Voting and Election News

State Republican voter registration advantage continues to grow: The Oklahoma State Election Board counted 2,218,374 registered voters on Jan. 15 following the board’s biennial deletion of inactive registrations. That compares to 2,090,107 on the same date in 2020, an increase of 6.1%. [Tulsa World] Registered Republicans increased their majority among Oklahoma voters in the last two years, while Democrats lost ground and percentages of registered independent and Libertarian voters both increased, according to figures released Tuesday by the Oklahoma State Election Board. [The Journal Record

Criminal Justice News

Under looming threat of criminalization, one new program seeks to help Oklahoma mothers with substance use disorders: In Oklahoma, pregnant women with substance use disorders can face a number of criminal charges. One new program aims to address the issue in a better way. [KGOU

Activists want to see changes after multiple deaths at OCDC: Tuesday, the Oklahoma County Commissioners approved a request for funding, which would go towards a new Detention Center, as well as mental health services. Dozens gathered this morning as County Commissioners discussed this new proposal, requesting $110 million from the Joint Committee on Pandemic Relief Funding of the Oklahoma Legislature for a new jail. [KWTV

This Trump backer was inside U.S. Capitol only minutes. He’ll spend two years on probation: A judge Tuesday put a Chandler man on probation for two years and fined him $1,500 after he expressed little remorse for breaching the U.S. Capitol on Jan. 6, 2021. [The Oklahoman

Economy & Business News

The Winter Gas Bill From Hell: Oklahomans face paying $1.4 billion over snow storm: When Neil Crittenden heard that an extreme winter storm was about to hit Oklahoma last winter, he did what officials advised him to do and kept his heat on and water running so that his pipes wouldn’t freeze. The 40-year-old Oklahoma City resident even used hair dryers to keep them thawed. What Crittenden didn’t know at the time was that the energy he used was going to cost him significantly. [Oklahoma Watch

Worker shortages in the groundwater industry have sparked education initiatives: Humans rely on groundwater for most of our usable water. But the shrinking pool of workers in the groundwater industry in the U.S. is a problem Oklahoma State University is trying to address. [KOSU

Education News

Editorial: Confidence in public schools shows with surging enrollment: A year after pandemic-related shutdowns and remote learning, Oklahoma students have returned to public schools with an increase that is nearing a 700,000 enrollment. It’s a sign of confidence for public education among families. It ought to be a sign to lawmakers to start investing in public schools, bringing up the per-pupil expenditure from 46th in the nation. [Editorial Board / Tulsa World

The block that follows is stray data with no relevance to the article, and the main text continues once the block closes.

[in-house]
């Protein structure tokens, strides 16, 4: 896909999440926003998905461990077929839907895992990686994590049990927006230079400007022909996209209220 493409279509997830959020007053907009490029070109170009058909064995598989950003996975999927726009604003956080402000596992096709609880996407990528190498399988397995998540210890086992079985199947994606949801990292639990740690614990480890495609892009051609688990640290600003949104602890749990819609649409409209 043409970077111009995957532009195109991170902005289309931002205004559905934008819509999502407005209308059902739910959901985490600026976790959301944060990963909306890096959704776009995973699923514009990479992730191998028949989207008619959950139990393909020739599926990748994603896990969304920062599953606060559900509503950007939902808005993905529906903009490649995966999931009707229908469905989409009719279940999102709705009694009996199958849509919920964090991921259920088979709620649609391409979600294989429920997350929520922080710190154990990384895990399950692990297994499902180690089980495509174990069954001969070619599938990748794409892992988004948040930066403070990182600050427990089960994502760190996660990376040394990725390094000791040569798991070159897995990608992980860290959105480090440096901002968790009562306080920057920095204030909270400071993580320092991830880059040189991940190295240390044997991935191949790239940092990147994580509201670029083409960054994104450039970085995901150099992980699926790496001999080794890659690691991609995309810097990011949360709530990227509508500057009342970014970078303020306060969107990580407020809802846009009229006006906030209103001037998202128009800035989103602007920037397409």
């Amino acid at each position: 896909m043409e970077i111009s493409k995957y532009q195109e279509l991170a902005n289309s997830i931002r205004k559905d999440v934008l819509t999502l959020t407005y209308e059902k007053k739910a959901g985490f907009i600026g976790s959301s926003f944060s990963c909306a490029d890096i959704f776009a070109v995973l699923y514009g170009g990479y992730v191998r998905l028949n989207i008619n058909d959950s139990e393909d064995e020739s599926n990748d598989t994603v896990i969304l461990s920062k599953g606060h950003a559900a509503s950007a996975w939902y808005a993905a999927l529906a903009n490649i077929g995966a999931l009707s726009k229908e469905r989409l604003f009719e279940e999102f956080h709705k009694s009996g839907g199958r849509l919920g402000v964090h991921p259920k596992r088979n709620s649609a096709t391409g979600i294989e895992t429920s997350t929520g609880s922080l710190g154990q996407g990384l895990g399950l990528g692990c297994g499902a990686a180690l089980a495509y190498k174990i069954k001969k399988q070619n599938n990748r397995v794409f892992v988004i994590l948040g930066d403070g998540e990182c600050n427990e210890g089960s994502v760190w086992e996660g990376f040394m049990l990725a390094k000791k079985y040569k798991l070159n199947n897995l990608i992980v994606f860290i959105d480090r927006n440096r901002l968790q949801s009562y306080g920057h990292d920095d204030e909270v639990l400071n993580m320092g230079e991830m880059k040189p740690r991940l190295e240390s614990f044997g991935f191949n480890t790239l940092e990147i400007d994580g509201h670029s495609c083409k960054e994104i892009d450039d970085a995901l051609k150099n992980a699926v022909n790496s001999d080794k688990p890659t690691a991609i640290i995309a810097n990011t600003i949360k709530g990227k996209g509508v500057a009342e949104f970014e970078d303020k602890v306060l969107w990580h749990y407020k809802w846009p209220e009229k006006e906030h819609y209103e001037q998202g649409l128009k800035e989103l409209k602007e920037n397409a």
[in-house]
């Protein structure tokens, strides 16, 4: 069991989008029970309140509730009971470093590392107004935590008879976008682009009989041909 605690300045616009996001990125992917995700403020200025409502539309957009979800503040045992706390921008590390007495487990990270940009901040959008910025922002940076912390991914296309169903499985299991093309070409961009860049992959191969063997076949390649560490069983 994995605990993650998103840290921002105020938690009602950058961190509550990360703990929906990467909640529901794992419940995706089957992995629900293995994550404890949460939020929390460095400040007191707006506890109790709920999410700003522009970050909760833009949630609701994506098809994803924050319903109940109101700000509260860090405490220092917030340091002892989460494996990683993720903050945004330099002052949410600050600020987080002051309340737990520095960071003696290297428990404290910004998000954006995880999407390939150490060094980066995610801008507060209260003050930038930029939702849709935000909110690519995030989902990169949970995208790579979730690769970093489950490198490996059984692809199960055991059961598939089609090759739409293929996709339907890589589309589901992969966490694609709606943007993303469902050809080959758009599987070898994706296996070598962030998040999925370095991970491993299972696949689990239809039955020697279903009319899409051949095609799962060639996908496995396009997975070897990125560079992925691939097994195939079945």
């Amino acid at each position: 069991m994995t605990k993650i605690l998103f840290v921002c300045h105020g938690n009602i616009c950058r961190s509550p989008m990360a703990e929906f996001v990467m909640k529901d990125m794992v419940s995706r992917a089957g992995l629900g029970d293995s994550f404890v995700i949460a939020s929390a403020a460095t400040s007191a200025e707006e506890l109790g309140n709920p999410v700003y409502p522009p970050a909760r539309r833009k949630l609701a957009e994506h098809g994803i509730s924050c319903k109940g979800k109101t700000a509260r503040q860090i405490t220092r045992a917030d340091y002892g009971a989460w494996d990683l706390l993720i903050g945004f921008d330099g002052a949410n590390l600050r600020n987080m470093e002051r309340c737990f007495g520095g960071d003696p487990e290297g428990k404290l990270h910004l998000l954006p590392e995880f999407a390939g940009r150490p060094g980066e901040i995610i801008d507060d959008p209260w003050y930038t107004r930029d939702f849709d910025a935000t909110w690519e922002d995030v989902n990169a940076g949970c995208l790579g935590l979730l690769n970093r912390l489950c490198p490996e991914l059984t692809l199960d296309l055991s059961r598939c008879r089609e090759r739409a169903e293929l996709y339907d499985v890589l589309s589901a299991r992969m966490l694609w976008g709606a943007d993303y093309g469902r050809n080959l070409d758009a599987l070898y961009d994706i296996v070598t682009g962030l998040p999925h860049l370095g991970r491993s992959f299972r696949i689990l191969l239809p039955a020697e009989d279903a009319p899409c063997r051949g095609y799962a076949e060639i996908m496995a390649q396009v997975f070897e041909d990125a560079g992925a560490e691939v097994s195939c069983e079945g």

Oklahoma Local News

  • Fate of OKC backyard chicken coops headed for City Council vote [The Oklahoman]
  • OKC’s housing market is on fire. Here’s how that heat affects inventory, prices and more [The Oklahoman]
  • Stillwater groups helping educate, acclimate Afghan families [KOSU]

Quote of the Day

“Teachers are not a disposable resource. Teachers are highly qualified professionals, and they cannot simply be replaced. At (Jenks Public Schools), in-person learning has always been the priority, and we believe a professional educator is still the most effective leader for a classroom.” 

– Statement from Jenks Public Schools in response to Gov. Kevin Stitt’s executive order directing state agencies to create mechanisms for state employees to substitute teach during the latest COVID-19 surge [Tulsa World]

Number of the Day


The living wage for a single Oklahoman with no children

[Source: MIT Living Wage Calculator]

Policy Note

Small Businesses Get a Boost From a $15 Minimum Wage: Minimum wage increases during recessions are not uncommon. (see Figure 2) Indeed, the minimum wage was first adopted during the Great Depression, when mass unemployment suppressed wages far below subsistence levels and the necessity of a federal wage floor became painfully evident . . . Economic literature has found that increases in worker productivity, reductions in turnover, and aggregate increases in consumer spending offset a large portion of the increased payroll costs. [Center for American Progress]

You can sign up here to receive In The Know by e-mail.


Kristin Wells served as the Communications and Operations Fellow for OK Policy from October 2021 to July 2022. She previously worked as a digital content producer for News On 6. A native Kansas Citian, Kristin graduated with a B.A. in Media Studies and a B.A. in Spanish from the University of Tulsa in 2020. While there, she was accepted into the Global Scholars program, spurring her interests in policy, social movements, global identities, and the importance of education and advocacy. She hopes to use her skills to continue to learn and create a more equitable future for Oklahomans. An avid sports fan, Kristin lives in Tulsa with her rescue dog and is passionate about college basketball, documentaries, and coffee.

Leave a Reply

This site uses Akismet to reduce spam. Learn how your comment data is processed.